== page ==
IPOB: Kanu’s Lawyer Writes British High Commissioner Over Client’s Release
Mr Bruce Fein, Nnamdi Kanu’s international lawyer, Tuesday, called on Dr Richard Montgomery, British high commissioner to Nigeria, to take necessary measures to effect the release of the detained leader of the Indigenous People of Biafra in line with the Opinion of the United Nations Working Group on Arbitrary Detention, which ordered Kanu’s immediate freedom.
Kanu is being detained in the custody of the Department of State Services in Abuja over alleged treason, running a proscribed group and jumping bail in 2017. However, courts have ruled in his favour, including that he did not jump bail. The FG is yet to abide by those rulings.
Fein in a release made available to our correspondent by Barr Aloy Ejimakor, Kanu’s special counsel, urged Montgomery not to toe the line of his predecessor by using his good offices to ensure that Nigeria abide by various orders for the release of Mr Kanu.
Fein’s letter to the high commissioner, entitled “Re: Nnamdi Kanu-Biafra sovereignty”, reiterated that Kanu was exercising his human rights in seeking the freedom of his people in Nigeria’s super-structure.
According to him, “Nigeria has been challenged as a nation since independence from involuntary British colonial rule in 1960. The UK has sought to make partial amends for participating in the racist Scramble for Africa by returning looted Benin City artefacts stolen by marauding British soldiers.
“But the British stole something far more valuable than artworks in Nigeria. The United Kingdom stole the right to self-determination and government by the consent of the governed in herding Biafrans at gunpoint in 1914 under a single sovereign umbrella pursuant to a cynical divide-and-conquer colonial policy. The American Revolution of 1776 carved a universal right to self-determination by distinct peoples into marble.”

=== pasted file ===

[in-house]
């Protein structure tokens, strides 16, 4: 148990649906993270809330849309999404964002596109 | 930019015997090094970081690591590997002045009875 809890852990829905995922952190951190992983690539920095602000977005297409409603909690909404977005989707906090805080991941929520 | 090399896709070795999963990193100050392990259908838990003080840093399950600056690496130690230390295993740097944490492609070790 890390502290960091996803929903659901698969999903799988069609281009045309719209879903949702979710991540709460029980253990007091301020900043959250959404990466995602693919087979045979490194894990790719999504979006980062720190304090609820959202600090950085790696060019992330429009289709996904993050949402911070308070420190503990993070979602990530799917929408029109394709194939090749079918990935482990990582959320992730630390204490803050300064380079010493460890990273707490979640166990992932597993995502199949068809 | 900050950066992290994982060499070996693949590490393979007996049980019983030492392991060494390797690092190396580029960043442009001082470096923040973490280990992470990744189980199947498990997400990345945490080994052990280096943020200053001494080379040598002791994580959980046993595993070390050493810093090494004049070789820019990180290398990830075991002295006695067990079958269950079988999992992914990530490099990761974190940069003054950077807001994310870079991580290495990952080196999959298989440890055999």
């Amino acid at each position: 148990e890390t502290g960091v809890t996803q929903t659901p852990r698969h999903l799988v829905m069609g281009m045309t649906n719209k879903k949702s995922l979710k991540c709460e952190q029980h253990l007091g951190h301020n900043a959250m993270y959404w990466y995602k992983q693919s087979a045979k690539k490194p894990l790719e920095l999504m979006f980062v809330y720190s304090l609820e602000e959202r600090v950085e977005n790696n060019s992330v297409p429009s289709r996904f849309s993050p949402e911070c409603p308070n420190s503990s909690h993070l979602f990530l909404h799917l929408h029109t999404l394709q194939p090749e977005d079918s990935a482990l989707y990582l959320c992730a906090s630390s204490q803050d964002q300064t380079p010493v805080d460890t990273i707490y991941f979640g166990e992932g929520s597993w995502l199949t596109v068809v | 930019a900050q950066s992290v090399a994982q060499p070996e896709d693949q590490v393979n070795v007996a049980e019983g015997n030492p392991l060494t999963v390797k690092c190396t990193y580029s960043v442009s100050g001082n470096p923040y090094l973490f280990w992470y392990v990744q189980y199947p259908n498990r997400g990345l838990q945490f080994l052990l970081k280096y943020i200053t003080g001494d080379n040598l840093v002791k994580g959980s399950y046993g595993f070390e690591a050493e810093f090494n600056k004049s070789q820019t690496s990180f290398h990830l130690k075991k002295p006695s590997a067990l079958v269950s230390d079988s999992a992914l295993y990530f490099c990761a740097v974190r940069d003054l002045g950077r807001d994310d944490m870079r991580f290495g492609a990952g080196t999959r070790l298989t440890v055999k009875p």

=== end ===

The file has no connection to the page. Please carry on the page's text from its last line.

He recalled the Biafran War which claimed many lives of the Igbo, adding that it was a sign of the heterogeneous nature of Igbos, Hausa-Fulani and Yorubas. He said it was such incompatibility that necessitated Kanu’s quest for a sovereign nation where the rights of his people would be guaranteed.
The letter read, “Kanu is a United Kingdom citizen. He is the leader of IPOB. Its mission is to secure the right to self-determination for 70 million Biafrans, which the British filched more than a century ago, through peaceful avenues of redress.
“The Fulani-controlled, radical Muslim government of Nigeria attempted to assassinate Mr Kanu in his home in 2017 for his peaceful advocacy of self-determination. Nigerian courts have ordered the government of Nigeria to pay reparations to Mr Kanu for its attempted assassination.
“In June 2021, Nigeria conspired with Kenya to kidnap and torture Mr Kanu in Nairobi followed by his extraordinary rendition to Abuja. There, Mr Kanu has been detained indefinitely in solitary confinement without a trial by the Nigerian government on concocted charges of treason.”
He recalled that on July 20, 2022, the United Nations Working Group on Arbitrary Detention issued an Opinion finding Mr Kanu’s detention violated sixteen international human rights covenants, which prompted it to order his ‘immediate and unconditional release and payment of reparations’, noting that the government of Nigeria ‘remains in contempt of the Working Group’s order more than eight months after its issuance’.
Fein berated the immediate past British high commissioner to Nigeria for not doing enough for the release of Kanu, and advised the incumbent to protect Kanu, who is a UK citizen.
In his words, “Your predecessor idled in lieu of confronting the Government of Nigeria with its legal obligation to release a UK citizen without tarry. She relied on the lawless Fulani-controlled government and Biafran quislings in the Southeast to accept Orwellian propaganda about Nnamdi Kanu and Biafra.”
Fein demanded to meet the high commissioner ‘to explore avenues to secure Nigeria’s compliance with the Working Group’s order for the immediate and unconditional release of Mr Kanu’, citing ‘the impending change in the Nigerian government and Kanu’s rapidly declining health’.